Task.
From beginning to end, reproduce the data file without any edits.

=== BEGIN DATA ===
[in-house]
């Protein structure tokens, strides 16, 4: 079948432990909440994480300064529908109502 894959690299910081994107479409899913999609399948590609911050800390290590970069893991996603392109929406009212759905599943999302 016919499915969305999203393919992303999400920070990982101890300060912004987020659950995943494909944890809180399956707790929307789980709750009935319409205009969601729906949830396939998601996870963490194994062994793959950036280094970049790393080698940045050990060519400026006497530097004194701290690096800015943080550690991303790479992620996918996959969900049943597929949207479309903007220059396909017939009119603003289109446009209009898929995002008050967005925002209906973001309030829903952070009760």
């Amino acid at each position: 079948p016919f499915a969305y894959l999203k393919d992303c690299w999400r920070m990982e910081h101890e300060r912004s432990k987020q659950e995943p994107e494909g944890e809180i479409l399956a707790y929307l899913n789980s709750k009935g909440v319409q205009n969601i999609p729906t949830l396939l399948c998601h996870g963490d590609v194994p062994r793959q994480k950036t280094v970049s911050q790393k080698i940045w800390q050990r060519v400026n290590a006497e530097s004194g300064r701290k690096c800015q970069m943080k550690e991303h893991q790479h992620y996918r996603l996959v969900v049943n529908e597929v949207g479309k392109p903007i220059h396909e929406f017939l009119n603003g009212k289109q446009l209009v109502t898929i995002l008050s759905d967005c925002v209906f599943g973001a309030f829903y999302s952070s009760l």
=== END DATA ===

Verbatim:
[in-house]
């Protein structure tokens, strides 16, 4: 079948432990909440994480300064529908109502 894959690299910081994107479409899913999609399948590609911050800390290590970069893991996603392109929406009212759905599943999302 016919499915969305999203393919992303999400920070990982101890300060912004987020659950995943494909944890809180399956707790929307789980709750009935319409205009969601729906949830396939998601996870963490194994062994793959950036280094970049790393080698940045050990060519400026006497530097004194701290690096800015943080550690991303790479992620996918996959969900049943597929949207479309903007220059396909017939009119603003289109446009209009898929995002008050967005925002209906973001309030829903952070009760």
């Amino acid at each position: 079948p016919f499915a969305y894959l999203k393919d992303c690299w999400r920070m990982e910081h101890e300060r912004s432990k987020q659950e995943p994107e494909g944890e809180i479409l399956a707790y929307l899913n789980s709750k009935g909440v319409q205009n969601i999609p729906t949830l396939l399948c998601h996870g963490d590609v194994p062994r793959q994480k950036t280094v970049s911050q790393k080698i940045w800390q050990r060519v400026n290590a006497e530097s004194g300064r701290k690096c800015q970069m943080k550690e991303h893991q790479h992620y996918r996603l996959v969900v049943n529908e597929v949207g479309k392109p903007i220059h396909e929406f017939l009119n603003g009212k289109q446009l209009v109502t898929i995002l008050s759905d967005c925002v209906f599943g973001a309030f829903y999302s952070s009760l």